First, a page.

One way to break down someone’s faith may be to quote Jesus’ promise that… the Father in heaven will give us any thing we ask in Jesus name (John 16:23).
Many of us have discovered the hard way that ending our prayers “in the name of Jesus” doesn’t necessarily make a difference in whether we get what we’ve asked for.
Am reminded of what the Bible says happened to the seven sons of Sceva. They tried to take authority over an evil spirit in the name of Jesus, only to hear the demon say, “Jesus I know, and Paul I know; but who are you?” (Acts 19:15). At that point the possessed person attacked the seven brothers, beat them up, tore off theirs clothes and sent them running, and probably wondering… what they had missed.
It’s true that these “self-styled exorcists” were not real followers of Jesus. But many of us can probably identify with discovering for ourselves that the name of Jesus has no inherent power.
So what are we to think about using “the name of Jesus?” Why would our Lord have said something that could lead to such wrong expectations?
It’s been interesting for me to be reminded that we are not just told to pray in the name of Jesus, but to be baptized in Jesus name, to teach one another in Jesus name, and also to say everything we say… and do everything we do… in the name of Jesus (Col 3:17).
One thing I can’t find in the New Testament (but maybe I’m overlooking something) is an example of anyone ending their prayers with, “in Jesus name”. Maybe I’m missing the obvious, but it seems like the one thing some of us think “praying in the name of Jesus” means… may be the one thing it doesn’t mean.
Yet more than a few of us (me included) have been afraid to not end our prayers that way, and probably were afraid of sounding faithless and disloyal–especially in public prayers– if we didn’t use some form of those closing words.
I find it worth thinking about that when Jesus’ disciples asked him to teach them to pray, he gave them a model prayer that did not end with any thing like “in Jesus name, amen (amen= lit. ”so be it”) (Luke 11:1-4).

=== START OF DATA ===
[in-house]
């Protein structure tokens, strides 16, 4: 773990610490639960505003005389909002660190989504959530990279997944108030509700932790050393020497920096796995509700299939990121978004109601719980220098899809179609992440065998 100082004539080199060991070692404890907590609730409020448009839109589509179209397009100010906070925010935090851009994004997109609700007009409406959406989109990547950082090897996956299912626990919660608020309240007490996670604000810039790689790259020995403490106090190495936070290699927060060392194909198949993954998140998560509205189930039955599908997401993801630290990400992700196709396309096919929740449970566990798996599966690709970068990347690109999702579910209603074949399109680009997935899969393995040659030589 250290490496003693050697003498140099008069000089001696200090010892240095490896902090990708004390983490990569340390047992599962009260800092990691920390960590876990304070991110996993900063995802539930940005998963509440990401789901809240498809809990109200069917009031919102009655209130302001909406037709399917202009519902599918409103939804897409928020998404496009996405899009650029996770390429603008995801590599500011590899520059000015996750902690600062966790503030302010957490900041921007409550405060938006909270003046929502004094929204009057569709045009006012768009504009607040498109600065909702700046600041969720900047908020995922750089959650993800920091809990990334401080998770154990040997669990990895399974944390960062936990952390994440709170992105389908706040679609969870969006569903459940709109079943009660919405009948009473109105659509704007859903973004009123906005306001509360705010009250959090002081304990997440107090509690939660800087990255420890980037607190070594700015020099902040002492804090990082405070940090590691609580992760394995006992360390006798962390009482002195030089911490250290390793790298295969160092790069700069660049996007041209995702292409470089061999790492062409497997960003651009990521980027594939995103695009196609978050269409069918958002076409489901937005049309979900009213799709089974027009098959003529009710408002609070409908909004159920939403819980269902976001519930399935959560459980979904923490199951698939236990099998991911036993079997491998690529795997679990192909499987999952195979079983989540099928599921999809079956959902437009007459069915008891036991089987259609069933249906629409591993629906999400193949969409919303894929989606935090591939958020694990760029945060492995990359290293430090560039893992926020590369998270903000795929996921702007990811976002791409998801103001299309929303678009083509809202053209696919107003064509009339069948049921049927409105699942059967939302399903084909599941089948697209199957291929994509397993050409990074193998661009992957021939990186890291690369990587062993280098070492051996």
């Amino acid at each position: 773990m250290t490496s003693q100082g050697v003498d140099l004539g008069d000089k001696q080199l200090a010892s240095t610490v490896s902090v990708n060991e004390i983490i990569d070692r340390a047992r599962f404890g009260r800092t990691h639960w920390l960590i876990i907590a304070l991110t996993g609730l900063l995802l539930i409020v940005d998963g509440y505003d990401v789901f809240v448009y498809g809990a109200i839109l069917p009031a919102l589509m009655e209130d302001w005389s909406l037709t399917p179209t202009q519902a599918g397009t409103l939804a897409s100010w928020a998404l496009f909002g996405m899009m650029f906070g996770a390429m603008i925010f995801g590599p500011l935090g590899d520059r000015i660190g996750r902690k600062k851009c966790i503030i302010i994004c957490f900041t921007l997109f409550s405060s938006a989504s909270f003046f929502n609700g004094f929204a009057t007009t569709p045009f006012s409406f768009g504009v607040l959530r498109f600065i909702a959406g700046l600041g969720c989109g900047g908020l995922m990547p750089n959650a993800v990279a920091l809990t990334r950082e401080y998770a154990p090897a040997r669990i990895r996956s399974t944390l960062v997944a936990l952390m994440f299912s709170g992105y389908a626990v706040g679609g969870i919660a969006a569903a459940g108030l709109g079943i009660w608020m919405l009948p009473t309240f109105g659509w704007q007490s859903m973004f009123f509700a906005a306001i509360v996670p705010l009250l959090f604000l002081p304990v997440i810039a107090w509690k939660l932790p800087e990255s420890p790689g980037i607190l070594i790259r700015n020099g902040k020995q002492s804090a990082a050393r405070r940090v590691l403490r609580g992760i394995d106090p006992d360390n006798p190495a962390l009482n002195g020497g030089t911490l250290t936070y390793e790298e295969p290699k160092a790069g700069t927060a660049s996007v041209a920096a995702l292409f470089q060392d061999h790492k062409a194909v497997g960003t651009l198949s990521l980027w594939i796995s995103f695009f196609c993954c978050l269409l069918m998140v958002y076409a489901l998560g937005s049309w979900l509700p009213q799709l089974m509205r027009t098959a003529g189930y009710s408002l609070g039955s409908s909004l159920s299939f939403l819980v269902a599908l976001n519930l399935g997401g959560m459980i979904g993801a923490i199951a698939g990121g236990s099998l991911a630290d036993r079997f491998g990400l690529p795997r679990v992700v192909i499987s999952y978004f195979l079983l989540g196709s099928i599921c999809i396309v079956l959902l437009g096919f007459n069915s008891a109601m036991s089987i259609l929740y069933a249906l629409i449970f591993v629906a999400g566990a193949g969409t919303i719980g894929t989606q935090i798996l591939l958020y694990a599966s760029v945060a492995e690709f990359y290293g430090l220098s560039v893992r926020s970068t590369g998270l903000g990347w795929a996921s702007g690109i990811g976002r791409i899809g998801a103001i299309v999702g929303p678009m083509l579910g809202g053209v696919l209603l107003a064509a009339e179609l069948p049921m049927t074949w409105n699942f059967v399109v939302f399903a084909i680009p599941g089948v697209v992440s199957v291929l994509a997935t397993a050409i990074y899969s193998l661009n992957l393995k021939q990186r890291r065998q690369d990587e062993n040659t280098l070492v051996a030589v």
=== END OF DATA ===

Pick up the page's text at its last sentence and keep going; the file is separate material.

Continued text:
The Luke 11 version of this prayer seems to end abruptly, and when we find it in Matthew 6 it ends with the wonderful crescendo “for yours is the kingdom, and the power, and the glory forever… amen.” Yet that God-honoring ending not only stops short of using the “name of Jesus” but doesn’t even occur in some ancient manuscripts.
Yet some of us wonder about the credibility of the Bible, question the point of prayer, or find ourselves doubting whether God really loves us if using Jesus name doesn’t get us what we want.
By now, many of us have heard that praying in the name of Jesus actually means praying in the personal character, spirit, and purposes of Jesus.
If that explanation is true, then it should also help explain why Jesus’ words about praying in his name– will not let us down. If we truly want to honor the name of his Father (as Jesus did); if we long for God’s will to be done in earth as it is done in Heaven (as Jesus did); if we really want to live in dependence upon God for our daily provisions (as Jesus did); if we really want to forgive and be forgiven (as Jesus wants us to); and if we really want to avoid temptation and evil (as Jesus did); then– if the faith of Jesus is in us… we will be willing to wait as he did for God to answer our prayer in the Father’s own perfect ways, wisdom, and timing.
What we can’t afford to forget in the process is that there will be seasons of our lives that parallel Jesus’ struggle in the Garden of Gethsemane. At such times we will, understandably, resist the hard thing God wants to help us endure– for His sake… and for reasons he has not yet made clear. In those moments praying in Jesus name will mean breathing and meaning… “nevertheless, not my will… but your will be done.”
So can we conclude that whether we can honestly say (in agreement with the heart of Jesus) “yet not my will.. but your will be done”– is more important than adding “in Jesus Name” to a prayer… that may not really have been prayed in Jesus’ interests or honor?